What if we restored the hereditary peers?
Imagine for a moment that we had a real conservative government. Not just a majority government with the current Conservative lot, but a government that was genuinely conservative. Imagine if that government looked at the damage New Labour had done to the country and decided enough was enough, and it was time to undo as much of that damage as possible. One obvious piece of damage they could undo would be Blair’s shameful and unnecessary constitutional vandalism in the form of the House of Lords Act 1999, thus restoring Britain’s hereditary peers to their rightful place in the upper chamber.
So the deed is done, the Act is gone, and the old hereditary peers find themselves returning to Parliament, while those who have inherited their titles since the passing of the Act now find themselves thrust into the legislature. They dust off their old ermine robes and shuffle along to the first State Opening of the newly restored Parliament.
The first thing they notice upon their return, as they jostle for a good seat in the chamber, is how crowded it is. Since their ejection in 1999, Blair has used his power to create new peerages to devastating effect. He has packed the upper chamber with party hacks, failed politicos and apparatchiks. Not wanting to be left behind, the leaders of the other parties have done the same thing, meaning the number of life peers has skyrocketed.
In order to keep the House of Lords at a reasonable size, the government of genuine conservatives therefore decides that most of the life peers have to go. It passes a new law restricting their number to just a couple of hundred, possibly less, and force them to elect who will stay, just as the hacks and politicos forced the hereditary peers to do. Thus, the House’s hereditary nature is restored, while a limited number of spaces for life peers remain so the knowledge of genuine experts can be kept in the upper chamber.
The newly restored peers then notice that as the parliamentary year rolls on, the chamber suddenly becomes a lot less crowded. Many of their colleagues no longer attend: some have careers and can’t attend regularly, some came for the splendour of the State Opening but no bills before Parliament really interest them, while some didn’t even turn up to the State Opening as they simply aren’t interested in being legislators. Those peers who do attend regularly worry, though, that when an important vote is held these ‘backwoodsmen’ may suddenly appear to swing it one way or another.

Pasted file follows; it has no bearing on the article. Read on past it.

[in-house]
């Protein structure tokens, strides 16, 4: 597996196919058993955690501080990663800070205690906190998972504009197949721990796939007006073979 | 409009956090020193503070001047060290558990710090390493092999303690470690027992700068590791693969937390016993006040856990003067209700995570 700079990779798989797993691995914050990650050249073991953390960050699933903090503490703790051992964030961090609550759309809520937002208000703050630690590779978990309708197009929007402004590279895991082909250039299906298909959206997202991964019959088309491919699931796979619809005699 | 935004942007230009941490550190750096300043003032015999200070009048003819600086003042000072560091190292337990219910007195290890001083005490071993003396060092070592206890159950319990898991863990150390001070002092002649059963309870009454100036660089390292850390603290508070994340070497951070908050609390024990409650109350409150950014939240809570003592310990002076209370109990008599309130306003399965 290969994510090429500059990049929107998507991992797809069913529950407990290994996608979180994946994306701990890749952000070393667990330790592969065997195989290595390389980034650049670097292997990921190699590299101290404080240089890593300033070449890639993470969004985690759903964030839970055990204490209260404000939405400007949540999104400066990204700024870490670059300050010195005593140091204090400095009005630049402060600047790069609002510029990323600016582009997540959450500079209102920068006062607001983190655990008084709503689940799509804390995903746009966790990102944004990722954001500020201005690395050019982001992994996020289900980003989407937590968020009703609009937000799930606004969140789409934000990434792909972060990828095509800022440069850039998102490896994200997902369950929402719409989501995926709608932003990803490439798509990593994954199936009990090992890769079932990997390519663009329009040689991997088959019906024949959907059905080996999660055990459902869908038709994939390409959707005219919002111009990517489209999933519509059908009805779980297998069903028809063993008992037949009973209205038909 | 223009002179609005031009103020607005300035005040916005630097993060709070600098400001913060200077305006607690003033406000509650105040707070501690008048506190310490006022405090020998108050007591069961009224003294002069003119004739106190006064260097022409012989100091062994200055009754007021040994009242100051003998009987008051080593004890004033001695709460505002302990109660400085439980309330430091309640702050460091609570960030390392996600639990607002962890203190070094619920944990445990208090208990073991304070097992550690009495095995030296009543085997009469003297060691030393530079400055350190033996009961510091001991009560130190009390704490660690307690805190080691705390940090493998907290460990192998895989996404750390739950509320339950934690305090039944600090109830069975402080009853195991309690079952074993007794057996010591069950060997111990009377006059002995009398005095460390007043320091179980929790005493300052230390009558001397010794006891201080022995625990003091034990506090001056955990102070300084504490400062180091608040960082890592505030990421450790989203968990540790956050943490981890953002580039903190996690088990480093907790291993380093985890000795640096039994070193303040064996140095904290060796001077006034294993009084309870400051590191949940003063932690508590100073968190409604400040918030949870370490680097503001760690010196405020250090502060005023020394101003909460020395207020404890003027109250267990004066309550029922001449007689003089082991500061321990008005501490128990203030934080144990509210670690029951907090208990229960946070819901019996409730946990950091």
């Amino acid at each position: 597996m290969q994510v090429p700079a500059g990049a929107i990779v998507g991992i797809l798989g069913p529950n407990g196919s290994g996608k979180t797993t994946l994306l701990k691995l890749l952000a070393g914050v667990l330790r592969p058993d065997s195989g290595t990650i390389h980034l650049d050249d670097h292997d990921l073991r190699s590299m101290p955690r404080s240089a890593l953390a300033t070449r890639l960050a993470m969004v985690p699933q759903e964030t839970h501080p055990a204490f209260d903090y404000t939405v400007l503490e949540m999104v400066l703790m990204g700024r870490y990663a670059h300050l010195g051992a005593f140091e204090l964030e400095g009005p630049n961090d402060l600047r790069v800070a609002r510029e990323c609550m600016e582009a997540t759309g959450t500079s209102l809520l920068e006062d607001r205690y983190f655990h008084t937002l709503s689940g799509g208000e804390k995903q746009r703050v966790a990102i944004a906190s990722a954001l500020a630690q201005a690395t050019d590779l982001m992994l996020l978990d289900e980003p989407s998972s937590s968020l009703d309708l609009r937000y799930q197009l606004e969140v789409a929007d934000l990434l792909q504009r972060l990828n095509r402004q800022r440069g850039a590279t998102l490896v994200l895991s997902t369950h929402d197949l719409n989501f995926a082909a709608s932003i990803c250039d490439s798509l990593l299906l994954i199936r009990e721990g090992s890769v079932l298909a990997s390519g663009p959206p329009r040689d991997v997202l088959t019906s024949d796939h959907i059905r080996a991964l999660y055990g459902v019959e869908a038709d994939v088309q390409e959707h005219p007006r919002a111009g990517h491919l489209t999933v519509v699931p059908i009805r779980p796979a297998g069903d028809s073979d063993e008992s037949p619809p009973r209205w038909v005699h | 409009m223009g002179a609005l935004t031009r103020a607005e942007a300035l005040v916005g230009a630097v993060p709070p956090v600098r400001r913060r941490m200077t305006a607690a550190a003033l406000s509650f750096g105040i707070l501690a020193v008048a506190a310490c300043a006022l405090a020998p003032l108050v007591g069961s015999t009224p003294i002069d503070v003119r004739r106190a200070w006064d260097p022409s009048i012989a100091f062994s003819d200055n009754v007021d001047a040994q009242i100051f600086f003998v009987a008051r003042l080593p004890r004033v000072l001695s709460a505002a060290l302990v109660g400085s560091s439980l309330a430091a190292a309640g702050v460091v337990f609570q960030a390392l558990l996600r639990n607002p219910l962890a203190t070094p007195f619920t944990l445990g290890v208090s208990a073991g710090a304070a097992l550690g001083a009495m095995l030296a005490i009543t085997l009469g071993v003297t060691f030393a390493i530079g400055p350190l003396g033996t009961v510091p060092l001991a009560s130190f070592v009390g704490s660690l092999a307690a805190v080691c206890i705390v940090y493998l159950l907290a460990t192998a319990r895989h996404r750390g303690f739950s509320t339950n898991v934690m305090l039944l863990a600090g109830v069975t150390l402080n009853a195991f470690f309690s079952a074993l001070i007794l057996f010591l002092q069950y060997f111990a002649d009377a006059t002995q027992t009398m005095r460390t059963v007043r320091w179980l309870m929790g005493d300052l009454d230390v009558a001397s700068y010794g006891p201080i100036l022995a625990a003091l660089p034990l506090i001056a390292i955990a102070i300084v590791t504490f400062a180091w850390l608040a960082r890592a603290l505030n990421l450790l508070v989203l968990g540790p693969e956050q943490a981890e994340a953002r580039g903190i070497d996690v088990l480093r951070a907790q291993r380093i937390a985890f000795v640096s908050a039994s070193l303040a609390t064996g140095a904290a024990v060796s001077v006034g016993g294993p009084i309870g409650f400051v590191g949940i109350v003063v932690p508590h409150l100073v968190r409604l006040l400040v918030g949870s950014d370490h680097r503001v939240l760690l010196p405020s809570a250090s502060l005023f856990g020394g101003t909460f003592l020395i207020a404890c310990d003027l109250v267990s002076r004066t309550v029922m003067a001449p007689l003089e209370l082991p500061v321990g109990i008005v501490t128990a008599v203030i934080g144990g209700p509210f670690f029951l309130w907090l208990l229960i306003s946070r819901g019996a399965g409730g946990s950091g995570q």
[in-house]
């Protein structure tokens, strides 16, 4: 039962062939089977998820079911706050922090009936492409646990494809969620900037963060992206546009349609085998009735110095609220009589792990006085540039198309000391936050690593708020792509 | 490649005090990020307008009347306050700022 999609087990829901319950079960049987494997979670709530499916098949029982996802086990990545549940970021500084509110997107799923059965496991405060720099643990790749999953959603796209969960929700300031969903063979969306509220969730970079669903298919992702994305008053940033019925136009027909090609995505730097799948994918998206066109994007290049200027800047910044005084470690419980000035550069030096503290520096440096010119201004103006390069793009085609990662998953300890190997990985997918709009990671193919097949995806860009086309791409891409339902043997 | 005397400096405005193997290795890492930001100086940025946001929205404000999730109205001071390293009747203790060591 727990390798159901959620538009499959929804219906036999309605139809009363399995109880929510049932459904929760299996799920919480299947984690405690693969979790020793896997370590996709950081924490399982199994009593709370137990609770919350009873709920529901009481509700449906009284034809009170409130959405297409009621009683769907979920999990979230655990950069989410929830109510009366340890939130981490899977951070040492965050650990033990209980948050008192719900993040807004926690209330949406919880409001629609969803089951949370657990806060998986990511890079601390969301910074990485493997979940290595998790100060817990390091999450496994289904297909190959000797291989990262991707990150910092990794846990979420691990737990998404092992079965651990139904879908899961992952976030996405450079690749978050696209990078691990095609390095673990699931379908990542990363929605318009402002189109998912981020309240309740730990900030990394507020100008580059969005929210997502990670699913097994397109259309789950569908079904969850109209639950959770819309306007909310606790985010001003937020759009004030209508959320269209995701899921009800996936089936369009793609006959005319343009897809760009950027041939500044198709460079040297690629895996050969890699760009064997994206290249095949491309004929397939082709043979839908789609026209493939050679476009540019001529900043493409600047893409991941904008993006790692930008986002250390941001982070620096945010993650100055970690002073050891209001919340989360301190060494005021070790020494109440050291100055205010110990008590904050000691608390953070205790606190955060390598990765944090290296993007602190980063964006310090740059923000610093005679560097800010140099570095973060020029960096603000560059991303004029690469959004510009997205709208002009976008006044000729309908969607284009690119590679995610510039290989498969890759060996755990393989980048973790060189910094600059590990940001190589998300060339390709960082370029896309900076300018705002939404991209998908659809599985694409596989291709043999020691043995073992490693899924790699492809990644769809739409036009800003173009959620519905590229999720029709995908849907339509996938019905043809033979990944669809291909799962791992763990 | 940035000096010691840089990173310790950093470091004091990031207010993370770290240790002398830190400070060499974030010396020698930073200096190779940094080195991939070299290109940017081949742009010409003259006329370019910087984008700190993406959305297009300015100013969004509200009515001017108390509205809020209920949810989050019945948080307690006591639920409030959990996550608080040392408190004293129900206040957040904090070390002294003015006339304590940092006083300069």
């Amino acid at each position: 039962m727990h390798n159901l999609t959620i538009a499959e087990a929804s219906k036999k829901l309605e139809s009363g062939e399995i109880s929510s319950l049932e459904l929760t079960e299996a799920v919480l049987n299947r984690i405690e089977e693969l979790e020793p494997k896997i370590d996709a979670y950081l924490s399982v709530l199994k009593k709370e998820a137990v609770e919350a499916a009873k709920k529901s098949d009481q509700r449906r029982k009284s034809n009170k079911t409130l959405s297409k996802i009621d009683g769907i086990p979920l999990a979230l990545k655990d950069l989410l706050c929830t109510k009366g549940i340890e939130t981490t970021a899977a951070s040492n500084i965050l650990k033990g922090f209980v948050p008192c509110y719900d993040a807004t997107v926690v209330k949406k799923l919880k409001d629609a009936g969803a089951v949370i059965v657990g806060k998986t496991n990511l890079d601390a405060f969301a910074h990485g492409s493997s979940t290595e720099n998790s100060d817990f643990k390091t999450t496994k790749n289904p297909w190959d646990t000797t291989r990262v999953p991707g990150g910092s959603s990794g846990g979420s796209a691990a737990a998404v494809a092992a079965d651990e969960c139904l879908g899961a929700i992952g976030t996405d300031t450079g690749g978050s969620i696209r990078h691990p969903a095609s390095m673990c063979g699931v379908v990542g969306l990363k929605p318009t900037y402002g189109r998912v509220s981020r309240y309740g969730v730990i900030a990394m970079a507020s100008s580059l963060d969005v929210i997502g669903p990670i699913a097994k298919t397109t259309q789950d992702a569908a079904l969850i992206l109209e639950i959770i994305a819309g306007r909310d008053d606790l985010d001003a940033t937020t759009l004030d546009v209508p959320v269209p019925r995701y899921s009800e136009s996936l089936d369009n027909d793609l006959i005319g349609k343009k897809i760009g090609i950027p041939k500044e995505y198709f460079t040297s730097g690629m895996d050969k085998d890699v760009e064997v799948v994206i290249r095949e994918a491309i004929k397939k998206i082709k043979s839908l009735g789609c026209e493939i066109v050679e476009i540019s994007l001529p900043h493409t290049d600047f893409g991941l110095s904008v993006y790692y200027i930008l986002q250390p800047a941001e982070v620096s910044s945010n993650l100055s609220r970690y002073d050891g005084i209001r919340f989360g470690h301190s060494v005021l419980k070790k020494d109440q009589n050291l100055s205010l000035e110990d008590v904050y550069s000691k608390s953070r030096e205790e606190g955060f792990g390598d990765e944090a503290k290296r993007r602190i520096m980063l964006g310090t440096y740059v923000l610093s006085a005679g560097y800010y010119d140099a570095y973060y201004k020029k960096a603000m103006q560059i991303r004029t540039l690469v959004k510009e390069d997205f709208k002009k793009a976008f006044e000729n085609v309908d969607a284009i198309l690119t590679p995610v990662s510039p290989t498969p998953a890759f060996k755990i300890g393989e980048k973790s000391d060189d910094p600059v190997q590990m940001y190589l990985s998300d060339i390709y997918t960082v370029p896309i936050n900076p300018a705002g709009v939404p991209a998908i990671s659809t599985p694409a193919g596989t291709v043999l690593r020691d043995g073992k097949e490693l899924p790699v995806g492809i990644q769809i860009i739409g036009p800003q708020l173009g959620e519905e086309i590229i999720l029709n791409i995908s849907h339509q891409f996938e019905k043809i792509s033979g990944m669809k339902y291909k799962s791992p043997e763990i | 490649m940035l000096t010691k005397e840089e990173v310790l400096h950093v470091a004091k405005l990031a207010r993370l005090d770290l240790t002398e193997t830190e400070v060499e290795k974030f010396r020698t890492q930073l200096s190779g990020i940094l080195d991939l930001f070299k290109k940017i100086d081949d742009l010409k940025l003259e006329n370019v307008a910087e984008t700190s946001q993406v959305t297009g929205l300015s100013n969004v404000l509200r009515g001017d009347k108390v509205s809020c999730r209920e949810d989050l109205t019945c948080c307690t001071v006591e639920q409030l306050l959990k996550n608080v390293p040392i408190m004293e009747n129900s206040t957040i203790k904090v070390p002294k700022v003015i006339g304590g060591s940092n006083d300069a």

Fortunately, the government of genuine conservatives has planned for this. It passes a law that states that peers must take their seats in Parliament no later than two months after receiving their writ of summons. If they fail to do so, they will not be able to take their seat until the next writ of summons is issued. Peers who do take their seats but then fail to attend for a year will also be excluded until they receive their next writ of summons. Thus, one of the main criticisms of the old House of Lords is resolved.
Later, to the horror of the House and the general public, Lord So-And-So of Such-a-Place is convicted of expenses fraud, arson, murder and bad parking, and receives a hefty prison sentence. However, to everyone’s bemusement, once he finishes his prison sentence, he is perfectly entitled to retake his seat in the upper chamber. Public confidence in the House of Lords is shaken, but the government of genuine conservatives, keen to preserve the newly restored upper chamber, pass a simple law that states that any peer convicted of a serious criminal offence shall no longer receive a writ of summons, and thus criminal peers are expelled. Another sensible reform has been enacted.
Despite these reforms, the issue of creating new peerages remains unresolved. It becomes clear that although the number of life peers has been limited, a future Prime Minister keen to impose his cronies on the upper chamber can simply award them hereditary peerages instead. To solve this, the incumbent Prime Minister graciously agrees to cede his power to advise the Monarch on the creation of new peerages to the Independent House of Lords Appointments Commission, who only create new life peerages when a vacancy arises from the death, expulsion or retirement of a serving life peer, and hardly ever create hereditary peerages.
The hereditary peerage can once again take its place within our constitution, where it will be ideally placed to provide proper scrutiny of the Executive. As their seats are allocated by accident of birth, hereditary peers cannot be filtered out by the political class and can thus provide a genuinely independent voice in our constitution, and look at things in a longer-term view than MPs.
Is the restoration of hereditary peers a fantasy? Perhaps, but all it would take is a government with enough conservative cojones to pass a series of simple bills, or one big repeal and reform bill.
As long as sensible measures are introduced, such as penalties for non-attendance, a retirement scheme, the removal of the Prime Minister’s power to arbitrarily create new peerages, and the expulsion of peers who’ve committed serious crimes, the hereditary House of Lords will serve Britain well for the remainder of the 21st Century and beyond.